Let’s disrupt money.

Money is power — live-the-life-I-want power, get-your-hand-off-my-leg power, start-my-dream-business power. And we women have been on the outside looking in.

It’s not our fault. Our society and institutions have long put us at a disadvantage with regards to money.

It can feel benign: “Mom and Dad? How much money do you make?” “Honey, that’s not a polite question.”

From there, some of the media can infantilize us when it writes about money for women: “Find out your money type!” “How to skip that latte and retire like a boss!” Our teachers punish us for being girls taking math (we get lower grades for the same math answers as boys); our institutions punish us financially for having babies; and our bosses punish us monetarily for working-while-woman, much more for working-while-woman-of-color, and again for working-while-mothers.

The topic of money has become so taboo that we are more likely to talk about sex with our girlfriends than we are to talk about money. Hell, we are more likely to have sex on a third date than we are to talk about money. That most physically intimate of acts and yet money is more shameful.

How are we supposed to close our gender money gaps if we are operating in the dark about money??

The result: We haven’t.

Our society and institutions have long put us at a disadvantage with regards to money, leaving us at less than full equality: It will be 38 years until the wage gap closes for white women, 106 years for black women, and 230 years for Latina women. Women are 80% more likely than men to be impoverished during retirement. Only 6% of Fortune 500 companies have female CEOs. Companies led by teams of women receive less than 2.5% of venture capital funding, while those led by women of color get just 0.2%.

Enough. Nothing is going to change until we change something.

Here’s how:

Let’s take our existing collective financial power — as more than half of the workforce, we direct trillions of dollars in consumer spending— and use it to change the money game for all women.

We will do this by disrupting societal expectations that talking about money is “unladylike” and “unattractive.”

We will talk about money with friends, partners, colleagues, family. We will talk to our daughters and nieces about it. We will talk about it at the dinner table. We will normalize these discussions and thus, collectively, give ourselves the information we need to close our gender money gaps.

We will negotiate money on every raise, every promotion, every new job.

We will not tolerate gender pay gaps — or pay gaps based on ethnicity, race or orientation — in our companies. We will charge our corporate diversity groups to advocate for us on closing money gaps, to press for leadership teams that reflect the composition of our country today, and to change any corporate policy that is better suited for 1967… and thus saps our earnings power ... all by 2025. We will ask our questions and make our cases in company town halls and gatherings.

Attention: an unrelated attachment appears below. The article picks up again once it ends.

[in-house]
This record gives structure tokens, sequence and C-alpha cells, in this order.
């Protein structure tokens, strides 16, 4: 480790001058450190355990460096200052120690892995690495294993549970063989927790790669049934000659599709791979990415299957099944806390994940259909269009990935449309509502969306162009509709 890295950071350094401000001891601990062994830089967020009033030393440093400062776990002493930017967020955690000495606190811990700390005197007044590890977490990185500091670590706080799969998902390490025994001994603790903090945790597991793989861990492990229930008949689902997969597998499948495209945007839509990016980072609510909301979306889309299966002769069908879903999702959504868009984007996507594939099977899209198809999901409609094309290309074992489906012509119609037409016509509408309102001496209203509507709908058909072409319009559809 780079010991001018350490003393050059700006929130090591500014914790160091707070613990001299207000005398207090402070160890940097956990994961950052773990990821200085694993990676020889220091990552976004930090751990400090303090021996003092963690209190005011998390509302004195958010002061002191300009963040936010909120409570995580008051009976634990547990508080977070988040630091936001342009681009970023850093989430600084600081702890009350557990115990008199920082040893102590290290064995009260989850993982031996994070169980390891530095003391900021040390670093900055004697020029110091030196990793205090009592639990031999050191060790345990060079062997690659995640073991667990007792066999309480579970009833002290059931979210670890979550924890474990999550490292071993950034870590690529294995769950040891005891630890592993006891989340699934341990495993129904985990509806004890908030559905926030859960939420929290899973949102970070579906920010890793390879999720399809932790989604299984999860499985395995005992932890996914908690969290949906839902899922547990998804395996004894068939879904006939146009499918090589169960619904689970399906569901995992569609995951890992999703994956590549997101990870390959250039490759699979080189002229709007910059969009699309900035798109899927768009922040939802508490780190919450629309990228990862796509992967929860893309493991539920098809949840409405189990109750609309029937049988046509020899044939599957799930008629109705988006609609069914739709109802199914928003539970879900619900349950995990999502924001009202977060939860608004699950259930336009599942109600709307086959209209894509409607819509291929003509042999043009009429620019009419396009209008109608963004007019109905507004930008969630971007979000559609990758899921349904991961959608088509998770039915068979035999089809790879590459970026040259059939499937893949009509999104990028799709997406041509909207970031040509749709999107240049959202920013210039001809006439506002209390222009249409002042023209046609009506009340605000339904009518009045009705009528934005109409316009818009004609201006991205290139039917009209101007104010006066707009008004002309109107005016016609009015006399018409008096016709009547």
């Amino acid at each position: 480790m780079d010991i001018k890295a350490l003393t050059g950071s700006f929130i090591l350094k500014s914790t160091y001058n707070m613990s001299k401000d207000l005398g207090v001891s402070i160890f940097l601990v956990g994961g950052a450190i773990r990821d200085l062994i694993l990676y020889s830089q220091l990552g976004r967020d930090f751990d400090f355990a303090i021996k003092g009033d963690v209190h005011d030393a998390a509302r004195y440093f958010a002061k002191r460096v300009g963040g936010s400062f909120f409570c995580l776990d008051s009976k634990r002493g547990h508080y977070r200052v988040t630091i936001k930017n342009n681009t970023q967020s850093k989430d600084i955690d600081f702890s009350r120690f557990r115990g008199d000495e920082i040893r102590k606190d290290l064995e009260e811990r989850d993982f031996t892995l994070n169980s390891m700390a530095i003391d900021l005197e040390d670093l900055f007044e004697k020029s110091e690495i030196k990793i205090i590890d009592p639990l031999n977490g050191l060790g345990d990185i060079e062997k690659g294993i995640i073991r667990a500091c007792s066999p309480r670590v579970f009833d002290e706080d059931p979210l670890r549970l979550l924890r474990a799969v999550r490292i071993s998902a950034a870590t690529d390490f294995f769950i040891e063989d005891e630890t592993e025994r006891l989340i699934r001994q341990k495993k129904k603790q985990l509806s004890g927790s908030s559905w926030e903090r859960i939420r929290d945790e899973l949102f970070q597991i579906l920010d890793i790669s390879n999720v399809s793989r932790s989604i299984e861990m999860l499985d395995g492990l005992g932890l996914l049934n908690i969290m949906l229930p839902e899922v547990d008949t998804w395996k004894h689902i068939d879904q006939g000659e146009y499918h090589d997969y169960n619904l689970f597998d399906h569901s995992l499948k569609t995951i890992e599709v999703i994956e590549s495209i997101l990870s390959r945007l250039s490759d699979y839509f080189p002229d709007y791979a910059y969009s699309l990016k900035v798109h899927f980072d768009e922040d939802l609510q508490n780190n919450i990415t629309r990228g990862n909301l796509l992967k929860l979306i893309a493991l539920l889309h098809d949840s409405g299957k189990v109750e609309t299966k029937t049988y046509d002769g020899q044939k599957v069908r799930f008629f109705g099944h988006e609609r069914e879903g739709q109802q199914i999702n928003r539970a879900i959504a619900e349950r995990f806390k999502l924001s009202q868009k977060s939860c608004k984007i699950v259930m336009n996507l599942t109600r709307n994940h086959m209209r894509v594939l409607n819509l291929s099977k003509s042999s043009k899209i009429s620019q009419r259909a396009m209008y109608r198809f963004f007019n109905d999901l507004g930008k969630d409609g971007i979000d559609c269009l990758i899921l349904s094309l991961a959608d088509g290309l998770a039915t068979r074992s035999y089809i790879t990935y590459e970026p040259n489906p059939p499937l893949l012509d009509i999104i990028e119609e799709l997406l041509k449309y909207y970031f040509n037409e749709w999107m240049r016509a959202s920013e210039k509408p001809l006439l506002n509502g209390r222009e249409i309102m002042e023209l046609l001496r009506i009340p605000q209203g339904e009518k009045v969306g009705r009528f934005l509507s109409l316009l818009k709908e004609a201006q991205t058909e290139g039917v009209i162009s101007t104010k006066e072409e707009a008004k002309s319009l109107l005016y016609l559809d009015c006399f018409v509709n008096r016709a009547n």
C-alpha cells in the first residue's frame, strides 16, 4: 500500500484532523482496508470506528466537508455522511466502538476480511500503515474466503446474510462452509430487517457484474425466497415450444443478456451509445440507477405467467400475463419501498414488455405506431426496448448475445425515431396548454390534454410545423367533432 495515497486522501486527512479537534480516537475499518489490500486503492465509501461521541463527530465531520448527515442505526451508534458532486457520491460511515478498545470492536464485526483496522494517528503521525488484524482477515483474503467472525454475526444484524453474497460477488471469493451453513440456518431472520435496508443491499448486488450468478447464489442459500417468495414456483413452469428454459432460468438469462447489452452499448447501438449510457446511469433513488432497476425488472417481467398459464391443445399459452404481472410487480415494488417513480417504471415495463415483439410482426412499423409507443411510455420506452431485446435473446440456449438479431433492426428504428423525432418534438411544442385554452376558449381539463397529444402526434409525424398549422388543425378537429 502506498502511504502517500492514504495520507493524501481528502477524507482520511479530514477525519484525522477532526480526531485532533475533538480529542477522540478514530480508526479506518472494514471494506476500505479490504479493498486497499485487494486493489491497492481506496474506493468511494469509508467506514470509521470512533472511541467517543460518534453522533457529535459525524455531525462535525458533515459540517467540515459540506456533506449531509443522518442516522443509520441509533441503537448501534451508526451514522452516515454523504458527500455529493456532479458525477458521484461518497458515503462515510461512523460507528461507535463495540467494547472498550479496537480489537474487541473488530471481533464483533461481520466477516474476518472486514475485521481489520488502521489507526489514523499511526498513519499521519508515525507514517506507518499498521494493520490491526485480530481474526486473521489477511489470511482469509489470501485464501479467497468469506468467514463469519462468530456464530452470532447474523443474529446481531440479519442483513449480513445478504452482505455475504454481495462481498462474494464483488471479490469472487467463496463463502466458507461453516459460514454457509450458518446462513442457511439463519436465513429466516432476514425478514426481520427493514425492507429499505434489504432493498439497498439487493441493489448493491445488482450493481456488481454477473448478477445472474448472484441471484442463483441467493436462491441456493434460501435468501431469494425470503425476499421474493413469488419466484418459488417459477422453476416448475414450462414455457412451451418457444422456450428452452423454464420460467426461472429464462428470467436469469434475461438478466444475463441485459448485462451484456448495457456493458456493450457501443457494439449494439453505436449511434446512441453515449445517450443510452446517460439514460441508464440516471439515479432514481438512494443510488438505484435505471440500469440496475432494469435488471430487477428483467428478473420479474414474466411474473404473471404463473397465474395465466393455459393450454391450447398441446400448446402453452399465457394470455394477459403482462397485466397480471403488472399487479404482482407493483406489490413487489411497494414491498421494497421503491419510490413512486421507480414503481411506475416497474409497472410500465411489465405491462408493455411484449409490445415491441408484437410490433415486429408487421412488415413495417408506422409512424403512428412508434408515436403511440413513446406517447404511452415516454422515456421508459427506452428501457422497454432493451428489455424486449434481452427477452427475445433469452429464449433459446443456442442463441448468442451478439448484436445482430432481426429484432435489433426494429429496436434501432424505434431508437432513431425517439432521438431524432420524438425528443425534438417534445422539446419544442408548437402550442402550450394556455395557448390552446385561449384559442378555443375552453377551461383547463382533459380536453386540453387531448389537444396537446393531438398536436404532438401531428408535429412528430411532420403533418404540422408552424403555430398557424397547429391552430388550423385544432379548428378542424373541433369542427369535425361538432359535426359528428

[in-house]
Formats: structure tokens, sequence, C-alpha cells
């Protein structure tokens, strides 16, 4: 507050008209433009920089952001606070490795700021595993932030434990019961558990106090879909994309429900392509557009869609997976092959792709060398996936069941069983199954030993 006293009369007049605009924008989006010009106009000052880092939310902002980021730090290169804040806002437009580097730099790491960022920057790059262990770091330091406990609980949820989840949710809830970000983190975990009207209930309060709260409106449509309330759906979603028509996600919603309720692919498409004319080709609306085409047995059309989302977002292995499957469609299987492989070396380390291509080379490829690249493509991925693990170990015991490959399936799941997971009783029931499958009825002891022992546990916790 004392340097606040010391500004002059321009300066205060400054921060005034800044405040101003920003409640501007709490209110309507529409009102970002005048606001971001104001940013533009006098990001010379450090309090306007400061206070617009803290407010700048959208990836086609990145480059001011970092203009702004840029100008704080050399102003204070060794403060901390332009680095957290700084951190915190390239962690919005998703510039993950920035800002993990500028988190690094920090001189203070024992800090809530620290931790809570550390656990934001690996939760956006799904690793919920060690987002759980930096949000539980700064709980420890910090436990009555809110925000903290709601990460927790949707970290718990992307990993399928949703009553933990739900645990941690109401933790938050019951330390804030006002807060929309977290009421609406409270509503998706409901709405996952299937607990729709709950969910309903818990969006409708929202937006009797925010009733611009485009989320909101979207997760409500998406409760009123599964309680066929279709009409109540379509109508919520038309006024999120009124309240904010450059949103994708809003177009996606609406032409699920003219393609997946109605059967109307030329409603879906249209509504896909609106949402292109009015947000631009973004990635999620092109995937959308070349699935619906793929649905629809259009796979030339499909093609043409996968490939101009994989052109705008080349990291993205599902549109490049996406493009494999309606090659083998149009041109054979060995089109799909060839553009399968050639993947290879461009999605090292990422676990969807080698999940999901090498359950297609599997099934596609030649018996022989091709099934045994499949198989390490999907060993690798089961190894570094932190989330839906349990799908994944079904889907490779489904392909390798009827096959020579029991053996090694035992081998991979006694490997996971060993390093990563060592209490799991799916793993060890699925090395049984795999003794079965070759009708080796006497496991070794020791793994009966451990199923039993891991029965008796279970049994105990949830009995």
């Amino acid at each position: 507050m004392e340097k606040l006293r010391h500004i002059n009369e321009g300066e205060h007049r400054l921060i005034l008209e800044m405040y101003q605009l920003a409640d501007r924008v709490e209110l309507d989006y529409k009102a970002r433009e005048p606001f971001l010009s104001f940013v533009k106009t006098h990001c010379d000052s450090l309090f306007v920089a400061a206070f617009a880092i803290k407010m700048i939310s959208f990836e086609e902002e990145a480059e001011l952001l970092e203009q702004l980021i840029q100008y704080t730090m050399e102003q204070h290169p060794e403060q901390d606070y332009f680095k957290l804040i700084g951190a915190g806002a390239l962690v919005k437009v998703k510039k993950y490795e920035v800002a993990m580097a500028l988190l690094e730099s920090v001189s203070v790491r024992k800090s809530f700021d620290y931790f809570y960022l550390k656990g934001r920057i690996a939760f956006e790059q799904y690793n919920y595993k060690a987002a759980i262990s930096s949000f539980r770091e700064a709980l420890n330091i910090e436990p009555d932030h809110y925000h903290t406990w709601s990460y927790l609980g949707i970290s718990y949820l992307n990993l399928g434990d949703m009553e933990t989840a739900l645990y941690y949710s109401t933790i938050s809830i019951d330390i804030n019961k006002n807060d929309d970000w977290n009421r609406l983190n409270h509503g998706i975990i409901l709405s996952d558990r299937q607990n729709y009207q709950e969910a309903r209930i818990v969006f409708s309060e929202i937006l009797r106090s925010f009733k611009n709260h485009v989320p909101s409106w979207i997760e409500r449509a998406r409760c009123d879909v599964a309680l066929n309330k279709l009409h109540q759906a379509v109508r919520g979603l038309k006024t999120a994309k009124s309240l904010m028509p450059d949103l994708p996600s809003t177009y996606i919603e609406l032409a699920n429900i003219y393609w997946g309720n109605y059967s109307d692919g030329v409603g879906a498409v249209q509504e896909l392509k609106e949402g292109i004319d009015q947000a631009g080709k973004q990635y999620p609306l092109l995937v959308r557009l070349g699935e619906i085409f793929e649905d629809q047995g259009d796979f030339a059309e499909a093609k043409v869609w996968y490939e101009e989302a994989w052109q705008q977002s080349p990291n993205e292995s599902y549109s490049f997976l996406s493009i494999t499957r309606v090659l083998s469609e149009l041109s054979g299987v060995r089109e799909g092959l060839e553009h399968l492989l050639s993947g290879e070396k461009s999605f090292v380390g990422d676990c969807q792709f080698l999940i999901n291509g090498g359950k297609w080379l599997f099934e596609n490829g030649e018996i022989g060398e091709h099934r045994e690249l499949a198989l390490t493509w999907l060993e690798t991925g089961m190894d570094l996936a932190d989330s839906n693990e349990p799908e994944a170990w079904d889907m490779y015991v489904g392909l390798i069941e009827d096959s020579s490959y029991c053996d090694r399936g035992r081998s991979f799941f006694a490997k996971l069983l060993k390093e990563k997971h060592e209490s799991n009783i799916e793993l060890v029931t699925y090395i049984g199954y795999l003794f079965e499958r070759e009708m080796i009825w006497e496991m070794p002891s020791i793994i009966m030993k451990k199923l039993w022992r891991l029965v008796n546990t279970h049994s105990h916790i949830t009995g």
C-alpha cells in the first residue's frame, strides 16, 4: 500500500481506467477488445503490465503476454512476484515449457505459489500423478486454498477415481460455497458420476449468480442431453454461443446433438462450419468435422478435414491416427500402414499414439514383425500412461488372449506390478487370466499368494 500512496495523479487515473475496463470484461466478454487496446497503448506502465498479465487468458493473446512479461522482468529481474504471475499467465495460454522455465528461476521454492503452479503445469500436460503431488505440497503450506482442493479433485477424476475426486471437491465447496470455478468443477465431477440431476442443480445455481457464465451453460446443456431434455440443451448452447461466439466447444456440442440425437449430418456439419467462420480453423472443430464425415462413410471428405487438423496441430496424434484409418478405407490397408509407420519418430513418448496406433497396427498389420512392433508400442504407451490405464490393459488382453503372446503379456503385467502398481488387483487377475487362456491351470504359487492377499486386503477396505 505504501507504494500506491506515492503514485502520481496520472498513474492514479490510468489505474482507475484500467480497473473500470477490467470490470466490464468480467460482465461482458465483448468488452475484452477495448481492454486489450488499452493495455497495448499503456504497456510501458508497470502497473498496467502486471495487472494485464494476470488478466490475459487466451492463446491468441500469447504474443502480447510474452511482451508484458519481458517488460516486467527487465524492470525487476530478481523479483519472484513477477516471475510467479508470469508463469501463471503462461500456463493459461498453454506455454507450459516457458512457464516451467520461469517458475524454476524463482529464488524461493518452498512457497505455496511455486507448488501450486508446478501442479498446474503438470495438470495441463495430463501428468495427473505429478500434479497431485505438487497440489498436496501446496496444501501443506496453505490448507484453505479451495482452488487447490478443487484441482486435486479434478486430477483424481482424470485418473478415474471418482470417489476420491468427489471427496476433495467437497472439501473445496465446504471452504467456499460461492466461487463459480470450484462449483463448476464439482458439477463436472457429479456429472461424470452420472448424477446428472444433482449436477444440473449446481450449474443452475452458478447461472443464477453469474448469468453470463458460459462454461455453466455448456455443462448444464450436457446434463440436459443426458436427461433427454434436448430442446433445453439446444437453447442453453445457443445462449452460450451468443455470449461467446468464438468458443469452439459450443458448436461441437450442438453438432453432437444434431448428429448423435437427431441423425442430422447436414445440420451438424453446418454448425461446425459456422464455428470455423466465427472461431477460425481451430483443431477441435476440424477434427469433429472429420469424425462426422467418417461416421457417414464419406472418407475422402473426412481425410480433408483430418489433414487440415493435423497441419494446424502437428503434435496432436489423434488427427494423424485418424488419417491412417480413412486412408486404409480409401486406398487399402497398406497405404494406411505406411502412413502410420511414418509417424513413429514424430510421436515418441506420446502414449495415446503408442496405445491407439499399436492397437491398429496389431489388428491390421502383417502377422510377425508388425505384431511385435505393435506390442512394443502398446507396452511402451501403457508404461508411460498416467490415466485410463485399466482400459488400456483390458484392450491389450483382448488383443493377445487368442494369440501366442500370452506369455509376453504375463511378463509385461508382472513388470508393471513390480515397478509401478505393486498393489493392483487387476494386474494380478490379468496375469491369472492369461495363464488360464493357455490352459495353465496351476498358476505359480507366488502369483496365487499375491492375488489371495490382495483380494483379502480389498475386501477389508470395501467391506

We will spend our money mindfully, allocating a portion of our purchases to women-owned businesses and businesses owned by people of color.

We will withhold our spending from companies that objectify us (Hi, Hooters) or do not reflect us in their employee base, their management team, or board of directors.

We will take the subversive step of investing on behalf of our future selves.

We will disrupt the old boys’ way of investing: One in which women are still excluded from the most highly paid parts of the industry; one that is expensive; one that is built around “winning”; one that invests our money in companies regardless of their values; one that has taken on too much risk, thus imperiling our economy. One that has thus felt inaccessible to us, and as a result, has cost us ... big time.

As more women invest, we will demonstrate through a show of force that we believe in each other enough to invest in each other — whether we can invest $1 or millions.

We will do this by choosing investments that advance women and help improve our world. We should seek to commit 25% of our investment portfolios to “impact investments” by 2025. And in doing so, we will support women-run businesses and diverse businesses — because what’s good for the world can be good for our pocket books — as the research has been telling us.

We will take every opportunity to advocate for public policies that seek to level the money playing field for women — including the Paycheck Fairness Act and mandated paid family leave — as well as policies that help improve the environment.

What binds us is our belief that we can drive positive economic and social change by advancing women.

The progress of “feminism as an individual sport” has stalled. But by coming together as we are doing in other areas of our lives — using the power of the purse, taking a fearless and active stance, and disrupting the patriarchal grip on money — we and our male allies can drive meaningful change.

If millions of us disrupt our relationship with money, if millions of us demand change in our companies, if millions of us invest in other women, if millions of us demand women-friendly policies from government, we can change the game.

Please join us. You can learn more here.

This article was originally published in Ellevest's newsletter, What The Elle.